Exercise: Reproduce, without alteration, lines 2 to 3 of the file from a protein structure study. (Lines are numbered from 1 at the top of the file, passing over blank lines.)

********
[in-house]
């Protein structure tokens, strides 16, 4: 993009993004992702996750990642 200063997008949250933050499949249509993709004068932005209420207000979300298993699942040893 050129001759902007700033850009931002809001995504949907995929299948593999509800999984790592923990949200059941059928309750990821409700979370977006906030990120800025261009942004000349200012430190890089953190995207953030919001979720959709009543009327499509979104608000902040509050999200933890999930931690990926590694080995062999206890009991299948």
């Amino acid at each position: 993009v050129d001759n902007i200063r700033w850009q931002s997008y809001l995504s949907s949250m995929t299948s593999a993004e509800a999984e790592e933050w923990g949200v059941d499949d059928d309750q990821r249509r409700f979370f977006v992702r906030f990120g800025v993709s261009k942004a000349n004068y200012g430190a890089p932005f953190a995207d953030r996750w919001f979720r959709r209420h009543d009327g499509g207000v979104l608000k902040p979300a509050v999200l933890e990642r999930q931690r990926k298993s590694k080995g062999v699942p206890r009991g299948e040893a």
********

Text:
């Protein structure tokens, strides 16, 4: 993009993004992702996750990642 200063997008949250933050499949249509993709004068932005209420207000979300298993699942040893 050129001759902007700033850009931002809001995504949907995929299948593999509800999984790592923990949200059941059928309750990821409700979370977006906030990120800025261009942004000349200012430190890089953190995207953030919001979720959709009543009327499509979104608000902040509050999200933890999930931690990926590694080995062999206890009991299948």
């Amino acid at each position: 993009v050129d001759n902007i200063r700033w850009q931002s997008y809001l995504s949907s949250m995929t299948s593999a993004e509800a999984e790592e933050w923990g949200v059941d499949d059928d309750q990821r249509r409700f979370f977006v992702r906030f990120g800025v993709s261009k942004a000349n004068y200012g430190a890089p932005f953190a995207d953030r996750w919001f979720r959709r209420h009543d009327g499509g207000v979104l608000k902040p979300a509050v999200l933890e990642r999930q931690r990926k298993s590694k080995g062999v699942p206890r009991g299948e040893a």